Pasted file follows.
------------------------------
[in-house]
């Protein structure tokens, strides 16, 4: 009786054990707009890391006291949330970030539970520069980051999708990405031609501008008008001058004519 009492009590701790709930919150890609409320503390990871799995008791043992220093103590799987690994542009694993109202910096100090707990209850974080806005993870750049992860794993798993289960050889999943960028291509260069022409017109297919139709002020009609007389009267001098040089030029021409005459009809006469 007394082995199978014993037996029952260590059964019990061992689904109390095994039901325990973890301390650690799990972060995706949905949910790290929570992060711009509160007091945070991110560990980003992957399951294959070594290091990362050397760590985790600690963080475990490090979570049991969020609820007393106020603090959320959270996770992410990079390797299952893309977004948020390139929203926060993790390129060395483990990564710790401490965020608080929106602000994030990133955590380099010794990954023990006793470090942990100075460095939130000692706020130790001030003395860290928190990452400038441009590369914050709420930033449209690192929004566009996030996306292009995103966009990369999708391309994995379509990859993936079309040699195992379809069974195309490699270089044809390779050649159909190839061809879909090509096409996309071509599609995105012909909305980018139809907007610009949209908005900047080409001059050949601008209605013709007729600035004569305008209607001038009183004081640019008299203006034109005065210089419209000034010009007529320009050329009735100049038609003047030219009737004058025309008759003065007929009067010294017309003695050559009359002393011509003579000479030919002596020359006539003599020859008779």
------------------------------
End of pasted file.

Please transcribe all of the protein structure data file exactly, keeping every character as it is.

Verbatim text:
[in-house]
């Protein structure tokens, strides 16, 4: 009786054990707009890391006291949330970030539970520069980051999708990405031609501008008008001058004519 009492009590701790709930919150890609409320503390990871799995008791043992220093103590799987690994542009694993109202910096100090707990209850974080806005993870750049992860794993798993289960050889999943960028291509260069022409017109297919139709002020009609007389009267001098040089030029021409005459009809006469 007394082995199978014993037996029952260590059964019990061992689904109390095994039901325990973890301390650690799990972060995706949905949910790290929570992060711009509160007091945070991110560990980003992957399951294959070594290091990362050397760590985790600690963080475990490090979570049991969020609820007393106020603090959320959270996770992410990079390797299952893309977004948020390139929203926060993790390129060395483990990564710790401490965020608080929106602000994030990133955590380099010794990954023990006793470090942990100075460095939130000692706020130790001030003395860290928190990452400038441009590369914050709420930033449209690192929004566009996030996306292009995103966009990369999708391309994995379509990859993936079309040699195992379809069974195309490699270089044809390779050649159909190839061809879909090509096409996309071509599609995105012909909305980018139809907007610009949209908005900047080409001059050949601008209605013709007729600035004569305008209607001038009183004081640019008299203006034109005065210089419209000034010009007529320009050329009735100049038609003047030219009737004058025309008759003065007929009067010294017309003695050559009359002393011509003579000479030919002596020359006539003599020859008779």